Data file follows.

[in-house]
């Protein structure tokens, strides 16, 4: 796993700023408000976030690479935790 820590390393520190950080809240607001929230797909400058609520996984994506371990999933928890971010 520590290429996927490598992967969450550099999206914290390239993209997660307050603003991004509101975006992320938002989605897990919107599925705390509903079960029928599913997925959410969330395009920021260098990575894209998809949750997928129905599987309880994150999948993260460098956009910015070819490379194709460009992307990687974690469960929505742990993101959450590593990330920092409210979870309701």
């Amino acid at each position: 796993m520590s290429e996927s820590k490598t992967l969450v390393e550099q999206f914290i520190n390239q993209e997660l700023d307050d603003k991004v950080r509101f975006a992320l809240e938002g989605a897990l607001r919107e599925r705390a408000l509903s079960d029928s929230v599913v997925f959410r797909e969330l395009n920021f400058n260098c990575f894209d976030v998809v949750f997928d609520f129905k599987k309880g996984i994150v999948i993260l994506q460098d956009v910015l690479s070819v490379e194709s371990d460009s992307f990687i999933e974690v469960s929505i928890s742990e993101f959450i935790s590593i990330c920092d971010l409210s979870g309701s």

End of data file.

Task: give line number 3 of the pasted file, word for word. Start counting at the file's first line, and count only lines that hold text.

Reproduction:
């Amino acid at each position: 796993m520590s290429e996927s820590k490598t992967l969450v390393e550099q999206f914290i520190n390239q993209e997660l700023d307050d603003k991004v950080r509101f975006a992320l809240e938002g989605a897990l607001r919107e599925r705390a408000l509903s079960d029928s929230v599913v997925f959410r797909e969330l395009n920021f400058n260098c990575f894209d976030v998809v949750f997928d609520f129905k599987k309880g996984i994150v999948i993260l994506q460098d956009v910015l690479s070819v490379e194709s371990d460009s992307f990687i999933e974690v469960s929505i928890s742990e993101f959450i935790s590593i990330c920092d971010l409210s979870g309701s």